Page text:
Once I made sure the pieces fit well, I stained them (Minwax Early American Stain for this) before installing.
I simply glued and nailed the 1×3 front trim pieces in place ¾″ INSET from the front edge of the dresser frame.
Because of the spacing, I needed to add some scrap 1x material to the 2x2s in the middle before I could install the center divider.
So I added some scrap ¾″ plywood in place with wood glue and brad nails.
Then, I could add the middle divider between them. This divider panel was cut from ¾″ plywood and the front edge will be exposed.
So, to hide the plys, I edge banded the front edge. This is optional, but always makes it look a little cleaner.
RELATED: How to apply iron on edge banding
I installed this divider panel in the center using ¾″ pocket holes and 1 ¼″ pocket hole screws like shown.
Step 5: Install Dresser Drawer Spacers and Dividers
Now, it was time for the drawer slides. I needed to install 6 pair of 16” soft close drawer slides into the dresser.
To do this on the sides, though, I had to add some more scrap wood spacer blocks where the slides needed to mount.
I cut six ¾” plywood pieces approximately 2 ½″ x 15″ for these spacer blocks–exact size isn’t critical as long as it’s big enough to mount a drawer slide onto.
Then, I used wood glue and 1 ¼″ wood screws to install three on each side like shown.
But in the middle, I could mount these slides directly onto the panel, so no spacer blocks were needed there.
Before adding the slides, I also added some 1×3 pieces as drawer dividers like shown below. I installed them in place using ¾″ pocket holes and 1 ¼″ pocket hole screws.
Step 6: Install Drawer Slides
Then I could finally install the drawer slides. I installed each slide ¾″ inset from the front edge of the 1x3s and so that the bottom of each slide was even with the bottom of the trim and divider boards.
For more information on how to install drawers and drawer slides, check out this drawer building guide.
Step 7: Build Drawer Boxes
Now it was finally time to build and install the drawers. Be sure to check out the post here on how I like to build drawer boxes.
I like to make my drawers from plywood–the sides are ¾″ plywood and the bottoms are ¼″ plywood.
So I cut down all my ¾″ plywood drawer box pieces, then cut a dado in them for the ¼″ plywood bottom.
I used pocket holes and screws to assemble like shown. I also edge banded the top edge of the plywood for a cleaner look…but that’s an optional step.
I made four drawer boxes 7″ tall like shown above in an exploded view. And I made two more identical EXCEPT only 4″ tall.
By the way, for this particular dresser, I made my drawer boxes shorter (in height) than I suggest in my drawer building guide.
The only reason for this in this particular case was so that there was more room to place the lock in the drawer front later.
If you aren’t installing locks on your dresser, feel free to make these drawer boxes a little taller, if you’d like.
Step 8: Install Drawer Boxes
Once all the drawer boxes were assembled, I installed them into the dresser and onto the slides.
Step 9: Install Drawer Fronts
Once the drawers were in place, next was adding the fronts. I cut these from ¾″ plywood as well and covered all the edges with edge banding.
Once I made sure they fit, I stained them, then installed them using 1 ¼” wood screws from the inside of the drawer box.
Note that there should be approximately ⅛″ gap around all sides of each drawer front once installed.
Step 10: Install Dresser Top
Next was adding the dresser top. I cut this from ¾” plywood and edge banded the sides. Again, edge banding is optional, but it helps hide the exposed plys on the edges.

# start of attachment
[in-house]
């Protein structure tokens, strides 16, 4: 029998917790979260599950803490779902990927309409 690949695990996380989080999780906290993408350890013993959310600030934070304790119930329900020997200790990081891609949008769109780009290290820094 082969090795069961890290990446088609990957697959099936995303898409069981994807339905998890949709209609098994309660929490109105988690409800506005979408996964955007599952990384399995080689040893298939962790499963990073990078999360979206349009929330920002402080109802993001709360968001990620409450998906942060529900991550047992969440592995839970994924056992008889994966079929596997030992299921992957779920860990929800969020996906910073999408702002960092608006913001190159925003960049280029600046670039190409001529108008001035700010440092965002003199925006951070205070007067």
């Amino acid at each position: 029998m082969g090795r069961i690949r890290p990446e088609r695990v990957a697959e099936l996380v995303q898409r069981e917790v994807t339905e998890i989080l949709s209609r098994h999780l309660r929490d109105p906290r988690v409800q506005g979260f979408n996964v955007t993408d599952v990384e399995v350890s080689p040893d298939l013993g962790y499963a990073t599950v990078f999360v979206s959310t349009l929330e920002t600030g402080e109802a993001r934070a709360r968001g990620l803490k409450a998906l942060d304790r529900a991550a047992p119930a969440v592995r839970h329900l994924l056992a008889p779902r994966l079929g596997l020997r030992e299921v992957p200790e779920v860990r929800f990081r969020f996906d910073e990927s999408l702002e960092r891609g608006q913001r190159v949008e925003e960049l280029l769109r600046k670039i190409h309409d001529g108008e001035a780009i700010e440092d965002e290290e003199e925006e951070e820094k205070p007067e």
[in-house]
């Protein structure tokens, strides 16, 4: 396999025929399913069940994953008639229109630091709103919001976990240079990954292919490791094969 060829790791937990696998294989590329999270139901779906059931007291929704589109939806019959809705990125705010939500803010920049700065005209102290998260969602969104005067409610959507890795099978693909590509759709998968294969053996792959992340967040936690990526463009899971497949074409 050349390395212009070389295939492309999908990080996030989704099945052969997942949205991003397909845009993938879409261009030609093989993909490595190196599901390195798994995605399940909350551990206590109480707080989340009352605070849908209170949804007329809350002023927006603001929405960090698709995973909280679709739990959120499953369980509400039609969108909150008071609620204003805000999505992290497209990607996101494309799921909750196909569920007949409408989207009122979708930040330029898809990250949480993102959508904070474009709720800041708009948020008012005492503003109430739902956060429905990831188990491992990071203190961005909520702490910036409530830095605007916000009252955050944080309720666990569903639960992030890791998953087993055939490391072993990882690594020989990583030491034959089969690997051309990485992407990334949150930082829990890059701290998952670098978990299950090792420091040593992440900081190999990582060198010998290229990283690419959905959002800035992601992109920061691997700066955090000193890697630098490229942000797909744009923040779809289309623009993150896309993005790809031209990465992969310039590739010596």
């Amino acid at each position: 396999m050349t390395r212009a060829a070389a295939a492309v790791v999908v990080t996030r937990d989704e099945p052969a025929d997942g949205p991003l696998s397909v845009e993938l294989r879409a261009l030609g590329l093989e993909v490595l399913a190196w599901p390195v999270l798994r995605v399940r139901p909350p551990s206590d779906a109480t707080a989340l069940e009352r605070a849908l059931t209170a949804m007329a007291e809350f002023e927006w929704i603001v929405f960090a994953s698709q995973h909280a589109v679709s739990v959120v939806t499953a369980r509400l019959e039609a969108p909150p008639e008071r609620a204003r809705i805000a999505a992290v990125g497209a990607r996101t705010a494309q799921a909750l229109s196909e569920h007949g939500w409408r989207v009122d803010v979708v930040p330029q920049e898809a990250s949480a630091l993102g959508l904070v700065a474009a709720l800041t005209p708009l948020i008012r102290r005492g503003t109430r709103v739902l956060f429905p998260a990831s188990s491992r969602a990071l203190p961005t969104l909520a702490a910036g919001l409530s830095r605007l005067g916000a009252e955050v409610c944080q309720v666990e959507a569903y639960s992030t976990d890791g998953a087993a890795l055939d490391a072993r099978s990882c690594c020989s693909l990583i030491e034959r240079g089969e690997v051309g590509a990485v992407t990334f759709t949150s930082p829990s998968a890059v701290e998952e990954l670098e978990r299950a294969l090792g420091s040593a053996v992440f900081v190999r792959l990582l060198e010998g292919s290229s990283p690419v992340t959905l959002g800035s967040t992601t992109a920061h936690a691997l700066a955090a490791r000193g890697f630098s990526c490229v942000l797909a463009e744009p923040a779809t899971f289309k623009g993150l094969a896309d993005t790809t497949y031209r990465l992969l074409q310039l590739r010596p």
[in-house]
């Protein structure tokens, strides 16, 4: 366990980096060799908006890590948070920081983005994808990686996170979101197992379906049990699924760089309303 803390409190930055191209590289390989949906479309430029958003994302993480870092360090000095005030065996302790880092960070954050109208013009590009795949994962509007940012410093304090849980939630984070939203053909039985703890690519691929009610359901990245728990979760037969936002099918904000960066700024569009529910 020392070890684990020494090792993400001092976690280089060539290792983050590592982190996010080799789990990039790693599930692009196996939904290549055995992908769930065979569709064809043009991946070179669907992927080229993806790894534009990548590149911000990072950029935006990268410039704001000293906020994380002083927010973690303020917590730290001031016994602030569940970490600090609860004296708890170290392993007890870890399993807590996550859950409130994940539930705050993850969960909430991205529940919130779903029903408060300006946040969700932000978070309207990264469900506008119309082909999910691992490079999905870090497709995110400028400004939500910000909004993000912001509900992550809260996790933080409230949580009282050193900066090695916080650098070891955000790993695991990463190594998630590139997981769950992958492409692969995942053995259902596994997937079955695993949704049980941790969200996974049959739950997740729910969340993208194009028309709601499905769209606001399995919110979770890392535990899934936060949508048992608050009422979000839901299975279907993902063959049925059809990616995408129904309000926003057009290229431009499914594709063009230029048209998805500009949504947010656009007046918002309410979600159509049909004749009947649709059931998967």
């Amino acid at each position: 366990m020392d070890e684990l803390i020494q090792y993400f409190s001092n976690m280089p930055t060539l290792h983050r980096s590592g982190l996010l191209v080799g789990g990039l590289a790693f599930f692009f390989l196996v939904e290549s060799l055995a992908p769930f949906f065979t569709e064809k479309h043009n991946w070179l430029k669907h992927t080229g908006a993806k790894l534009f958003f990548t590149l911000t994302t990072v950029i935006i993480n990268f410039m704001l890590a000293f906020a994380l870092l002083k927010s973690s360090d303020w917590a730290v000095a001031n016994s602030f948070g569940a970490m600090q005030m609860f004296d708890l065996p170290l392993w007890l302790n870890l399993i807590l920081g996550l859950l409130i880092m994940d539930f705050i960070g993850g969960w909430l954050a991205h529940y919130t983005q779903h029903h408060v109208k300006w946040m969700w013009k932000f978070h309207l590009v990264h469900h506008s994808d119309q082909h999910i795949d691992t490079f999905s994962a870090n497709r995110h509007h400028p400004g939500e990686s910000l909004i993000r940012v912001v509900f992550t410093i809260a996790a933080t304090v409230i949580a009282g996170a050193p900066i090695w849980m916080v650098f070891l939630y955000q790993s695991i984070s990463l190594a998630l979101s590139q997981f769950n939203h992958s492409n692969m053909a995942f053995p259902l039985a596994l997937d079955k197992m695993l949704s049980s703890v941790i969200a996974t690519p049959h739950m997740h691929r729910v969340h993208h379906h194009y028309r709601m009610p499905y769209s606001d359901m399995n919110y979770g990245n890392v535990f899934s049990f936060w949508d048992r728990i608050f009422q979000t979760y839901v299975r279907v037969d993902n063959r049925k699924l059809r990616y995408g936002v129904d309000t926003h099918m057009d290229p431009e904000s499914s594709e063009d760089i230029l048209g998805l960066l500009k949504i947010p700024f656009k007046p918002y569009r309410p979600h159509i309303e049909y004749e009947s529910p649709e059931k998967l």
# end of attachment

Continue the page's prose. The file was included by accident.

I figured it would be easier to stain before I installed it, so I went ahead and stained it.
I centered it left and right on the base and made sure the back edge was flush to the back of the frame.
Then, I screwed it in place through the 2×2 frame pieces using 2” wood screws at the front and back.
Step 11: Add Hardware and Locks (Optional)
I’ve never installed locks into my furniture before, so it was a little trial and error and I wish I had thought to cut the slots BEFORE installing these pieces, but I guess now I know for next time.
So once the lock was on the drawer, I closed the drawer, turned the key, and used a pencil to mark where the tab hit the 1×3 above it.
Then I removed the drawer (the slides have tabs on the sides to allow you to remove the drawer easily) and used an oscillating saw with a flush cut blade to cut a slot at that mark.
I kept putting the drawer in and testing and seeing if or where I needed to take out more material.
Once I had the slots cut, the drawers would be able to close and when the tab was turned up (in lock position), it would go into these slots so they would stay locked until the key was used to turn the tab back sideways.
To finish up, I gave it a little distressing and it got a few coats of poly (I used Minwax Polycrylic Water Based Semi Gloss).
Then, it was finished and ready to use.
Step 12: Add Back Panel (OPTIONAL)
Now, personally, I have my own thoughts about adding back panels on dressers. I don’t normally add them to my own projects.
However, if you like to have a back panel on your dresser, you can certainly add one here.
Simply cut a piece of ¼″ plywood to fit over the back side opening and use wood glue and brad nails, staples, or screws to secure.
If you wanted to get “fancy” you could also use a router to rabbet a groove around the edge to inset the panel so it’s flush across the back. Either way would work fine.
All that’s left now is finishing off any touch ups, adding some poly, a little scuffing if you want a distressed look.
If you’d like to build your own, don’t forget to grab the printable building plans here.
Looking for More DIY Dresser Ideas?
If you want to check out more dresser designs and building plans, here are a few favorites below, but you can also check out my DIY Dressers Page here.
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Until next time, friends, happy building!